So to summarize my view of what reality is. I would say that reality is what you experience it to be. And that goes before the notion that reality might exist on it's own etc. Because we cant know what is "real" beyound our own peronal experience. So talking about a "reality" beyond our self is just our own view of reality, making up another world view of another "reality" within our own limited reality. I dont think that is wrong in itself, but I do know that it is limiting to the meaningfulness of the word reality.

      For most people, the word reality=The physical world/universe. And even though you include dreams/thoughts etc, in to that of course. You will always be limited with your own belief that what is real, have it's deepest answear in the physics of thing. Because that is the basic knowledge of reality if you put the physical as more real than anything else. To my understanding of the word reality=Is. So reality is "nothing and everything" if it is going to be a bit easier understod. And that might seem confusing and making no sense at first. but it makes more sense in the longrun, of getting to "know" what reality is all about.

      Spock I will answear you somewhat later, but feel free to question anything in this aswell if you feel like.
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    19. #19
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      Quote Originally Posted by DreamyBear View Post
      Yes.. we can assume that it is an actual reality that does exist. But with that way of assumption, there would also be logical to assume that the a dream you just woke up from, have always existed and will stil exist whether you are there to observe it or not. It may be, I dont know. There need to be an "I" in relation to "this" or a "that". Inorder to exist. So saying that there is an reality that exist when there is no "I", Is at best a theory of what "should be".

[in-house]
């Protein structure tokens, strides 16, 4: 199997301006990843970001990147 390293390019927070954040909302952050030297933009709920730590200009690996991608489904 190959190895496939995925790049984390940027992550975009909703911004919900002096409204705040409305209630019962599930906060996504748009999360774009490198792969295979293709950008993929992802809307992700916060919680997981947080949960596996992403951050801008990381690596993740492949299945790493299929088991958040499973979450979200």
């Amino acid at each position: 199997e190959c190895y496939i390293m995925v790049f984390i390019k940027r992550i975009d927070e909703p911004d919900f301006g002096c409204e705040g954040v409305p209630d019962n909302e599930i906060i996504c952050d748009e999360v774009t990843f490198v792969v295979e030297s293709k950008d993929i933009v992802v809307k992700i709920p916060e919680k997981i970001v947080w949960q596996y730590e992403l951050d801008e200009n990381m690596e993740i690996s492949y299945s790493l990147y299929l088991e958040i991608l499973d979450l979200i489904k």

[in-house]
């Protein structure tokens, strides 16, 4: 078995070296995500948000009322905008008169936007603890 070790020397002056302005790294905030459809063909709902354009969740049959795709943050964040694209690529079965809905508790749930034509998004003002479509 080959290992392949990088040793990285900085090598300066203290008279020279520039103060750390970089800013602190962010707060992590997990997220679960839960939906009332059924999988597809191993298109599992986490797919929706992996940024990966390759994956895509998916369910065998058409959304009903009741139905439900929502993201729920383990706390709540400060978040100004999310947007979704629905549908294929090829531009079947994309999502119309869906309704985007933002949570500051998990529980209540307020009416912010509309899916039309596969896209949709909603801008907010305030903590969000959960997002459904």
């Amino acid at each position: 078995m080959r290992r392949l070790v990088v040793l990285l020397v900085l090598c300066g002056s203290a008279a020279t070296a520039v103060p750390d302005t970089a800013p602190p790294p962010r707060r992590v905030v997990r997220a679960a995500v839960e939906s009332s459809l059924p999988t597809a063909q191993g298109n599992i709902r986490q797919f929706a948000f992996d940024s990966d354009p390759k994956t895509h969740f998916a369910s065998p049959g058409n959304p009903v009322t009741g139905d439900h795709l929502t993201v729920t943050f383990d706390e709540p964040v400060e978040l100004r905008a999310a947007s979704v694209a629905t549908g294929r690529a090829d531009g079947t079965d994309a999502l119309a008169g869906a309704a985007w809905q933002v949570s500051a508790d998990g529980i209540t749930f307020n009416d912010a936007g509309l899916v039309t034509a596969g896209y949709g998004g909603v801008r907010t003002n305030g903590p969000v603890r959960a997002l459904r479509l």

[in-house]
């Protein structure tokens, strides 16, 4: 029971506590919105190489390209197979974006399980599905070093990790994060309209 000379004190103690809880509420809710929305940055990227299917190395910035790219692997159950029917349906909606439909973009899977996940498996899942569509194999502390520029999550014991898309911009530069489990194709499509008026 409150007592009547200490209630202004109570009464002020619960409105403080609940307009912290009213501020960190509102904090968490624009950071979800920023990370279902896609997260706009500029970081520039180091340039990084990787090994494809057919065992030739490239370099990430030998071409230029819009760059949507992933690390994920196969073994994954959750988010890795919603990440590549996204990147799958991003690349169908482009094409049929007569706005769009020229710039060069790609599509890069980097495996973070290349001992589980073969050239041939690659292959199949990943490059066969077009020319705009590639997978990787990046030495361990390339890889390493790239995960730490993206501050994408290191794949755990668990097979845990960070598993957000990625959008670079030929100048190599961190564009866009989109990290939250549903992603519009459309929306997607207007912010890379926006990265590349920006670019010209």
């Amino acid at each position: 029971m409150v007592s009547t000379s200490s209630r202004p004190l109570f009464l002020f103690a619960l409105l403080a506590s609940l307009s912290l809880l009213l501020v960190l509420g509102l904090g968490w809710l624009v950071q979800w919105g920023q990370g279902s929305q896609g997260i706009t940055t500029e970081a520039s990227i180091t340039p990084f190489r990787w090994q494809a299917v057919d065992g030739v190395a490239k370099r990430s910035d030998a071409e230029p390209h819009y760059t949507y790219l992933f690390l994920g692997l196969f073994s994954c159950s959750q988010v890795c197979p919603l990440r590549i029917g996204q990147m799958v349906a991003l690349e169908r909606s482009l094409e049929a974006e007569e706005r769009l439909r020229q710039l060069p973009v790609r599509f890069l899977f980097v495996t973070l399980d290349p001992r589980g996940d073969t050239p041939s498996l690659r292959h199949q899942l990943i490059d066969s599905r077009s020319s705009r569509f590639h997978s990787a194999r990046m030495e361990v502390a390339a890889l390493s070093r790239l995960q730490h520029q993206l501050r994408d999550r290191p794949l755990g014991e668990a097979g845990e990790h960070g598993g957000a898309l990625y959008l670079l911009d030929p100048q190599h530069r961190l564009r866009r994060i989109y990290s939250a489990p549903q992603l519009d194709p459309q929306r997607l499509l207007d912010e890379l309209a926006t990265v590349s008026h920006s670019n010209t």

I will concede that what you say about our ideas on this merely being theories is true, but the fact that something is a "theory" does not determine its probability of being true in and of itself (just because something is a theory doesn't mean it's equally as likely or unlikely as another theory). I disagree with your idea about the dream. As a matter of fact, I don't see how the idea logically follows what we know about reality. Or rather, what I mean to say is that, while it could be true, what we know about reality doesn't immediately suggest that dreams are a form of reality that exists outside of our waking reality, and that they exist whether we are there or not. By what thought process does that idea actually stem from? Just from the fact that what we experience is subjective? It seems more like an idea that you would validate with confirmation bias, knowing that our individual realities are and can only be subjective. It doesn't naturally follow from the idea that there is an objective reality that we all inhabit. Honestly the only way I could see you coming to that conclusion, again, is for you to have had that idea already, and then validate it with confirmation bias.